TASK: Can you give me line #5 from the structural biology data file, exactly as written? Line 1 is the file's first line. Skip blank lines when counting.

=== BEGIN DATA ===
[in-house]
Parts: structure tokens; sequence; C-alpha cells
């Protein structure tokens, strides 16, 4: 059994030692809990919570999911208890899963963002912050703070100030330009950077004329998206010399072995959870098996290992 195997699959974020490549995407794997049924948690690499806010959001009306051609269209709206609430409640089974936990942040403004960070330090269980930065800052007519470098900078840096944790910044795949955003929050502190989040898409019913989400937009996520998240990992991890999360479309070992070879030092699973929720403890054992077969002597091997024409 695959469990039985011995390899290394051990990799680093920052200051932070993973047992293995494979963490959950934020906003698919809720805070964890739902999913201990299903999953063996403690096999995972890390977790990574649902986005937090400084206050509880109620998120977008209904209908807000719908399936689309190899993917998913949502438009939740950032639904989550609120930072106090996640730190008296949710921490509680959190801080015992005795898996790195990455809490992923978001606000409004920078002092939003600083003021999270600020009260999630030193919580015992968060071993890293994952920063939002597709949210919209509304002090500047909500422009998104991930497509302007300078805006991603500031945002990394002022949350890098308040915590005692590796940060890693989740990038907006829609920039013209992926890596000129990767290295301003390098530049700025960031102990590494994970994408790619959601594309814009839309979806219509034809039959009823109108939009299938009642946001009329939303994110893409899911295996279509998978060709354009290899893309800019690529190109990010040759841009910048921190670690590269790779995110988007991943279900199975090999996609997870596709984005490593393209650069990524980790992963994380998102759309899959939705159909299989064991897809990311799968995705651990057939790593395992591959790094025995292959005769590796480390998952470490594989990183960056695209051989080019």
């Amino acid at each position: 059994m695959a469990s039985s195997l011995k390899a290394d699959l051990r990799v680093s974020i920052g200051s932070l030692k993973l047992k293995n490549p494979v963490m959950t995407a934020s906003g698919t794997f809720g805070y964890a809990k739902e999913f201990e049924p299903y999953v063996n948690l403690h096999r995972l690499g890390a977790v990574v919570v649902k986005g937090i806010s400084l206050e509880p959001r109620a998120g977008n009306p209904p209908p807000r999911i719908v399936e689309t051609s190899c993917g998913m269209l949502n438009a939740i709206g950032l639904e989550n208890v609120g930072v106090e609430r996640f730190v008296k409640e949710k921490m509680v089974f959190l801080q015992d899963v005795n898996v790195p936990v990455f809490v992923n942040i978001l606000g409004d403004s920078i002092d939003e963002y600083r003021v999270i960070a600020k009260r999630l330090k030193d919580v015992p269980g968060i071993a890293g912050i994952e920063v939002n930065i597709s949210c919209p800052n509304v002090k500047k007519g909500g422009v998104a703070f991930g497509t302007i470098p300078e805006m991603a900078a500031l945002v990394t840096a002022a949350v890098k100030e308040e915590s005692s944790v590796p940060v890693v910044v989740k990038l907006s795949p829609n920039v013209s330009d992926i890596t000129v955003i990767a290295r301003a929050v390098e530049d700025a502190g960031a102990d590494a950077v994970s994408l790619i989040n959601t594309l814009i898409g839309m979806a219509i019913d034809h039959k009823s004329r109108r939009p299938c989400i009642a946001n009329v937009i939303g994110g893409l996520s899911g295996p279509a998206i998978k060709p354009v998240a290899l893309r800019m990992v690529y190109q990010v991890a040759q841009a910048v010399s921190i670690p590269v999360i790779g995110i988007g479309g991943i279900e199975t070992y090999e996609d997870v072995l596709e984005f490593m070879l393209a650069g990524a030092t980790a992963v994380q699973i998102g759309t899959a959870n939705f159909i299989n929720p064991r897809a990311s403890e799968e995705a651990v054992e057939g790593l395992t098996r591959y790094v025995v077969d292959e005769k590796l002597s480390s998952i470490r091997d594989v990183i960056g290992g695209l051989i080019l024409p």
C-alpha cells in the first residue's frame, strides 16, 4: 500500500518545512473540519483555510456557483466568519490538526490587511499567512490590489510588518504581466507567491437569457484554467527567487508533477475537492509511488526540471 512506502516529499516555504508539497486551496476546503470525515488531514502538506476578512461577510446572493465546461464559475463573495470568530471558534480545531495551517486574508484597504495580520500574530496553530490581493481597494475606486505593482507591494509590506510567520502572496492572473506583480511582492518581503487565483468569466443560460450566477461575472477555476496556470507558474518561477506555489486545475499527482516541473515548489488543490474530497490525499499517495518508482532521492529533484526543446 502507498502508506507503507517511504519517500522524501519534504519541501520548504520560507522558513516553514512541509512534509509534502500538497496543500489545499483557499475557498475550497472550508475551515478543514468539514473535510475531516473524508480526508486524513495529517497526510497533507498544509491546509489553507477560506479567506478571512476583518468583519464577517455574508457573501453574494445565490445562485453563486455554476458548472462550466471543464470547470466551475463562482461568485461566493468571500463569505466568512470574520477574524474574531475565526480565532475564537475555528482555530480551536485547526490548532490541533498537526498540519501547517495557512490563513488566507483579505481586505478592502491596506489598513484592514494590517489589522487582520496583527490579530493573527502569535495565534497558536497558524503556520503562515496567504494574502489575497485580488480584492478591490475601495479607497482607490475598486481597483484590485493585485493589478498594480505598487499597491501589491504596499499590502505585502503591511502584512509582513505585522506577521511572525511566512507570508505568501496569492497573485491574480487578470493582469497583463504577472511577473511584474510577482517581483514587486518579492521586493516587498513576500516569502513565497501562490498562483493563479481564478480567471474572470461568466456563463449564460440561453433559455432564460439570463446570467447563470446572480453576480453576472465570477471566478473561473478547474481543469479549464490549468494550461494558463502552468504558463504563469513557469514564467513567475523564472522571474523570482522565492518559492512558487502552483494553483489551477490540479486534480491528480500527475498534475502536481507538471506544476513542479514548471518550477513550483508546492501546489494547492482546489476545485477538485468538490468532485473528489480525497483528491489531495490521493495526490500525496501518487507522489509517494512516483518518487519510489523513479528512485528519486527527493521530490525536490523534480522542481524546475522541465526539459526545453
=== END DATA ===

C-alpha cells in the first residue's frame, strides 16, 4: 500500500518545512473540519483555510456557483466568519490538526490587511499567512490590489510588518504581466507567491437569457484554467527567487508533477475537492509511488526540471 512506502516529499516555504508539497486551496476546503470525515488531514502538506476578512461577510446572493465546461464559475463573495470568530471558534480545531495551517486574508484597504495580520500574530496553530490581493481597494475606486505593482507591494509590506510567520502572496492572473506583480511582492518581503487565483468569466443560460450566477461575472477555476496556470507558474518561477506555489486545475499527482516541473515548489488543490474530497490525499499517495518508482532521492529533484526543446 502507498502508506507503507517511504519517500522524501519534504519541501520548504520560507522558513516553514512541509512534509509534502500538497496543500489545499483557499475557498475550497472550508475551515478543514468539514473535510475531516473524508480526508486524513495529517497526510497533507498544509491546509489553507477560506479567506478571512476583518468583519464577517455574508457573501453574494445565490445562485453563486455554476458548472462550466471543464470547470466551475463562482461568485461566493468571500463569505466568512470574520477574524474574531475565526480565532475564537475555528482555530480551536485547526490548532490541533498537526498540519501547517495557512490563513488566507483579505481586505478592502491596506489598513484592514494590517489589522487582520496583527490579530493573527502569535495565534497558536497558524503556520503562515496567504494574502489575497485580488480584492478591490475601495479607497482607490475598486481597483484590485493585485493589478498594480505598487499597491501589491504596499499590502505585502503591511502584512509582513505585522506577521511572525511566512507570508505568501496569492497573485491574480487578470493582469497583463504577472511577473511584474510577482517581483514587486518579492521586493516587498513576500516569502513565497501562490498562483493563479481564478480567471474572470461568466456563463449564460440561453433559455432564460439570463446570467447563470446572480453576480453576472465570477471566478473561473478547474481543469479549464490549468494550461494558463502552468504558463504563469513557469514564467513567475523564472522571474523570482522565492518559492512558487502552483494553483489551477490540479486534480491528480500527475498534475502536481507538471506544476513542479514548471518550477513550483508546492501546489494547492482546489476545485477538485468538490468532485473528489480525497483528491489531495490521493495526490500525496501518487507522489509517494512516483518518487519510489523513479528512485528519486527527493521530490525536490523534480522542481524546475522541465526539459526545453